Instagram is seemingly designed to inspire jealousy. It’s where people post filtered photos of their brunch, latest vacation, or a fancy new outfit, all lit and framed in a manner that suggests everything in their life is as perfectly composed as the images in their camera roll.
According to a 2015 study byPew Research Center, 92 percent of teens go online daily, and nearly 24 percent say they are constantly plugged into social media. While Facebook remains the most popular social media site, Instagram is right behind it, with more than half of all teens (61 percent are girls) actively checking it. That creates a lot of pressure to post photos that garner validation in the form of likes, and with so many people watching, it can feel far too manicured and staged. We’ve all likely seen those photos of carefully placed table arrangements and girls laughing with champagneflutes at a rooftop bar you weren’t invited to.
But there’s another side of Instagram that’s steadily growing in popularity, one that’s hidden slightly beneath the surface and behind private usernames, where the photos are far more spontaneous and revealing. It’s called #Finstagram, and it’s chock full of the types of images teens don’t want you to see.
me, scrolling through my finstagram and laughing at my relatable captions and saying "me" out loud
— asia (@asiaxbrown) February 15, 2017
What is Finstagram?
AFinstagram, or “finsta” for short, is a “fake Instagram” account.The accounts are typically private, with usernames that don’t give away the identity of the owner right away.The term was created and popularized by high school teenagers, but the fad has moved to the college scene as well. It’s mainly used to free people up from the confines of a traditional account, making them feel better about posting ridiculous memes, ugly selfies of their friends, and anything else that crosses their mind. It’s more fleeting like Twitter, less permanent than Facebook.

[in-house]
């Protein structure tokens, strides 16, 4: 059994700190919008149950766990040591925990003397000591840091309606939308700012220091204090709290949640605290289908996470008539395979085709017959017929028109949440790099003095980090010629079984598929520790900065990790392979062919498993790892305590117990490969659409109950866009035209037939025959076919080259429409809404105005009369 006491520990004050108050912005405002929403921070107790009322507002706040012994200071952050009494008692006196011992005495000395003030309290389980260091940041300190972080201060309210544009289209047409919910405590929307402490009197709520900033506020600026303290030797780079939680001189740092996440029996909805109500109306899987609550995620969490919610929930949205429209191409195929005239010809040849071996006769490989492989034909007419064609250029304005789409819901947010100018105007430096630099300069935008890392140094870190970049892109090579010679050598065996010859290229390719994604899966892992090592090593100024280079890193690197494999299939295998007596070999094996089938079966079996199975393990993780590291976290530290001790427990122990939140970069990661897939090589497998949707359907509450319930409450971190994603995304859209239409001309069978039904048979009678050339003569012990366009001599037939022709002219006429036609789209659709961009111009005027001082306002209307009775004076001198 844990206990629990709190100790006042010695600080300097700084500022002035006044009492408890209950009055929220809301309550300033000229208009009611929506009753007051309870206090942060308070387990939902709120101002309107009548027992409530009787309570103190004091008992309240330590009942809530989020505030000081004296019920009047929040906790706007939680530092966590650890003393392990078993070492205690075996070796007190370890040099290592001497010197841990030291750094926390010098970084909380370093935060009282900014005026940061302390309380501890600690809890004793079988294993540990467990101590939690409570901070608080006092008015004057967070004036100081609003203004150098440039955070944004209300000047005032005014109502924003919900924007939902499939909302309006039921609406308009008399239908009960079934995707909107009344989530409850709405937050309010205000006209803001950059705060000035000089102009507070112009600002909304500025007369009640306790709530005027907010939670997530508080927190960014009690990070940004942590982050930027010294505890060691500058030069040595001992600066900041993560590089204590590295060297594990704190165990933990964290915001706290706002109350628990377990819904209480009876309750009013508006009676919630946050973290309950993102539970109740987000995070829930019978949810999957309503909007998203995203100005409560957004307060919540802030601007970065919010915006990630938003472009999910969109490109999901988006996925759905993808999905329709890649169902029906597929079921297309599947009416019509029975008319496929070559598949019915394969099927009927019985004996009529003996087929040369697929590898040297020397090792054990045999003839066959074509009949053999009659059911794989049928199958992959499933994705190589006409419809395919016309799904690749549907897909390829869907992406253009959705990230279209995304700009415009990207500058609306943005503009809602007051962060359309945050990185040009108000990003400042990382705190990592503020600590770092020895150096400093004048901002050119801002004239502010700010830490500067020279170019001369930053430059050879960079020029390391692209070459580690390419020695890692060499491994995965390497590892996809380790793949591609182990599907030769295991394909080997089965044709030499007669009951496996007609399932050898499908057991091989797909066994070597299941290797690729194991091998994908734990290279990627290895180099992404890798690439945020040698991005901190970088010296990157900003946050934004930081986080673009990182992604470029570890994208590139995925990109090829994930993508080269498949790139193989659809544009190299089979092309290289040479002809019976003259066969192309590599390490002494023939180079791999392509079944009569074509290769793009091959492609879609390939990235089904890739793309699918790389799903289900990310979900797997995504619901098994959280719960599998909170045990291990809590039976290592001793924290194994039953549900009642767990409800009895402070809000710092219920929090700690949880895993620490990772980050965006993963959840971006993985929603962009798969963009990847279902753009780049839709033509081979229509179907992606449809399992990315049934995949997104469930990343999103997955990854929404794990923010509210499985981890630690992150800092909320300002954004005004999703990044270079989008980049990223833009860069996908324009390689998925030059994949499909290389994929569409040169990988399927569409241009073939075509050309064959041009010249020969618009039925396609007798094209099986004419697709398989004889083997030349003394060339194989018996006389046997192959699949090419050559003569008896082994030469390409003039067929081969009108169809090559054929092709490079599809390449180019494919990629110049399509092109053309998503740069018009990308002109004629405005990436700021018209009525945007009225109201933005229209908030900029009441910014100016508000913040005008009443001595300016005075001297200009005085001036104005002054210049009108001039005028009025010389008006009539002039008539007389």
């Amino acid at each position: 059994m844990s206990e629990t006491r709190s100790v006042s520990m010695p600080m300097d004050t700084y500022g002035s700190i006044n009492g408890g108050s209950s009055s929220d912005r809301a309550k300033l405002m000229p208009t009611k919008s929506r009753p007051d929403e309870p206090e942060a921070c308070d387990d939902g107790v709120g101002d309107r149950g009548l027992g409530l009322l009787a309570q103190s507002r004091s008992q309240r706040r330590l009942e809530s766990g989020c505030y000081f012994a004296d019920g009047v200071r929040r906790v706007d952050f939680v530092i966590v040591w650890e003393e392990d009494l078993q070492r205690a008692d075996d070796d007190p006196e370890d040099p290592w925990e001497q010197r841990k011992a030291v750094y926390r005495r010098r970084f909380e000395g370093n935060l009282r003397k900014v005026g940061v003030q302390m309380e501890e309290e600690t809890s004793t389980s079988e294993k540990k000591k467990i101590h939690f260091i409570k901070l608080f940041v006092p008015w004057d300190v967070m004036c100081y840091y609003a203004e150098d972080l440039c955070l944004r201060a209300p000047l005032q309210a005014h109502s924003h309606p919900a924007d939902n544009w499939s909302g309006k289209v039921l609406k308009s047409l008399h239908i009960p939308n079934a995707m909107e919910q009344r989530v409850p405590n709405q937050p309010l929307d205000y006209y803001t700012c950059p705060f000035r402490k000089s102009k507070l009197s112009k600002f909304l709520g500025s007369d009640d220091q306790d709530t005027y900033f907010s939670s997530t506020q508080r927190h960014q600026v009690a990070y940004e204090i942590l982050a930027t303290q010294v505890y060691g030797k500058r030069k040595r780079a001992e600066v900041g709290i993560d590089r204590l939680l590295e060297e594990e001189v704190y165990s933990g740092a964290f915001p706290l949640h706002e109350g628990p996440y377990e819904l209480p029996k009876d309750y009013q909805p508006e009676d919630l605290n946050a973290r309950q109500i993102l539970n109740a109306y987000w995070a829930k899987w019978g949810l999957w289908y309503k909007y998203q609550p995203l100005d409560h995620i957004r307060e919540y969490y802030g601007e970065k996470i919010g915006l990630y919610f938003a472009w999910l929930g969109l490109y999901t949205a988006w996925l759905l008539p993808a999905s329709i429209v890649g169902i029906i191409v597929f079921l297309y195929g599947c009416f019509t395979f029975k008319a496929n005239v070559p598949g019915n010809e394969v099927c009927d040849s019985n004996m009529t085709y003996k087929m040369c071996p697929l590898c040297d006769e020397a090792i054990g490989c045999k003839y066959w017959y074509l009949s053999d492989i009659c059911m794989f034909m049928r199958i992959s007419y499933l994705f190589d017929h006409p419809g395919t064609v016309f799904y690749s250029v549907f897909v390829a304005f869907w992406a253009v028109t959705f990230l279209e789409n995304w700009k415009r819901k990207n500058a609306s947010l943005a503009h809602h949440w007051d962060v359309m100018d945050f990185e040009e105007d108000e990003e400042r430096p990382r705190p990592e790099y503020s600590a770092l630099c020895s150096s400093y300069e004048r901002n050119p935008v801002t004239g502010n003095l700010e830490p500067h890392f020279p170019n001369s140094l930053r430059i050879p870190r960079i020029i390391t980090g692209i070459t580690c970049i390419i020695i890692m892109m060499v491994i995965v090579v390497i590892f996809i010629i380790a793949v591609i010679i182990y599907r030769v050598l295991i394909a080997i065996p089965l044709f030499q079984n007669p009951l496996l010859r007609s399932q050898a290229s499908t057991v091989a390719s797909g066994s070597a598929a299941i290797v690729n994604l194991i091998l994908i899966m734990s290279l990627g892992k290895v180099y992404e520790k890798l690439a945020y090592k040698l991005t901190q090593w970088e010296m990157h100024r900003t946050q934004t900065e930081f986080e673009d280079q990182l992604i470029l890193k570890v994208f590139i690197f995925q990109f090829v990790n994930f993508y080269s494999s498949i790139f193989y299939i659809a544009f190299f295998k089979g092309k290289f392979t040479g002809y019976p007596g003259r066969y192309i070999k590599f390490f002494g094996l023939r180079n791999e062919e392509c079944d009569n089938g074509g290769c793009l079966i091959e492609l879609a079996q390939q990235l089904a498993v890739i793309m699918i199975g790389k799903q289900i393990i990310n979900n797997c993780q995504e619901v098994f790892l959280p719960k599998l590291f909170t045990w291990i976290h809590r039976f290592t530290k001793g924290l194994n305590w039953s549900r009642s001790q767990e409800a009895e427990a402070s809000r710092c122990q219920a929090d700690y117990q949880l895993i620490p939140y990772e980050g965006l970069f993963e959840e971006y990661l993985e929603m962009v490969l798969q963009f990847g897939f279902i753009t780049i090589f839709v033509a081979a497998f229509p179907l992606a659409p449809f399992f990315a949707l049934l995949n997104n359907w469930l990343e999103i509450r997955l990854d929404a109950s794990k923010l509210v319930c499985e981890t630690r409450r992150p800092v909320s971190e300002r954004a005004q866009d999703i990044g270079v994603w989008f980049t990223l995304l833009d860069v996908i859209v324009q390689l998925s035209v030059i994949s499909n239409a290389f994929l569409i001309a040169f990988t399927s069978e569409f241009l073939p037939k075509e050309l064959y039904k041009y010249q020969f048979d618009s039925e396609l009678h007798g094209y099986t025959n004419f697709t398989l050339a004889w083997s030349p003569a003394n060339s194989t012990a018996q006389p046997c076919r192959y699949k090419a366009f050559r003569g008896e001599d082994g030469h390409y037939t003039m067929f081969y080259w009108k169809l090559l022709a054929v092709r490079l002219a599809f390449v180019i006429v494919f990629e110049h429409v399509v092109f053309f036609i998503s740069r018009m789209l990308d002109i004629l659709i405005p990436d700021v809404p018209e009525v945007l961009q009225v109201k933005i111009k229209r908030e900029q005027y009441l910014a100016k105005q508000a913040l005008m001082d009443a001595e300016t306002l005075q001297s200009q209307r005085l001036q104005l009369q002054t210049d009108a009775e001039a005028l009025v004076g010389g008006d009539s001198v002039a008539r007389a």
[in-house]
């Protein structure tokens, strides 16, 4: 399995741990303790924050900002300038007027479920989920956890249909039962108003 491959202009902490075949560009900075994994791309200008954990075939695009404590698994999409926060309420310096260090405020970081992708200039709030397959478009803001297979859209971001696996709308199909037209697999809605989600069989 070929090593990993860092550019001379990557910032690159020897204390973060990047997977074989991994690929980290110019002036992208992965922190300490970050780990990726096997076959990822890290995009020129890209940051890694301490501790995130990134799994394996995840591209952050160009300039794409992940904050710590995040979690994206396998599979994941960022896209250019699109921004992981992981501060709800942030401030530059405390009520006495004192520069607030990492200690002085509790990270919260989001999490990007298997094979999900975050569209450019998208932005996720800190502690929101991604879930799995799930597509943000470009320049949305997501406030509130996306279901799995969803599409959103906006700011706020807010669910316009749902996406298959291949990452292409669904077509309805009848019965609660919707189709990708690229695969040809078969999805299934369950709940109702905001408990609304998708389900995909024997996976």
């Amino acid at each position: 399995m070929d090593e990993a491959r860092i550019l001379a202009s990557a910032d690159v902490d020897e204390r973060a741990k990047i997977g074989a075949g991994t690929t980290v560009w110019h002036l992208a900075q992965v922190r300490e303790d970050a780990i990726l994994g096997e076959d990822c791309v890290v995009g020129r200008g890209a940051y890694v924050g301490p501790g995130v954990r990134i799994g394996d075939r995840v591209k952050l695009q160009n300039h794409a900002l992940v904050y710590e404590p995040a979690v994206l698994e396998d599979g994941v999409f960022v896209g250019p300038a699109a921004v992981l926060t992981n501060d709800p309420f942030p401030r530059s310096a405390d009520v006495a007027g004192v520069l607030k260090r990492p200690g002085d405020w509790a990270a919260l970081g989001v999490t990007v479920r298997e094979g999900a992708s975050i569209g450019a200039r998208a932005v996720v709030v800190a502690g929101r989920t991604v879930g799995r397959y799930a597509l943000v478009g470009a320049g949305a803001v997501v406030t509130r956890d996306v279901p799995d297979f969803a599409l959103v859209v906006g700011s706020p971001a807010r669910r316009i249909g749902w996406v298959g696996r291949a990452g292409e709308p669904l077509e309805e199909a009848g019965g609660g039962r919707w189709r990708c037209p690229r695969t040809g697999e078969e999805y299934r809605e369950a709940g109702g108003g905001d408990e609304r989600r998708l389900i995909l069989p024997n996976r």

In other words, it gives teens and studentsthe opportunity to act like teens, to show their real personality without disrupting their aestheticor having parents or possible employers seeing them.
“Finsta is a place for stories about waking up late, having negative dollars in your bank account, or posting captions like ‘I’m an excellent housekeeper, every time I leave a man I keep his house,’” said Casey Reilly, 19, who goes to Townson University in Maryland, who keeps her finsta private.
Reilly defines finsta as roasting exes and funny memes; she doesn’t let “boring people” follow her because she doesn’t have time for that type of “negativity.”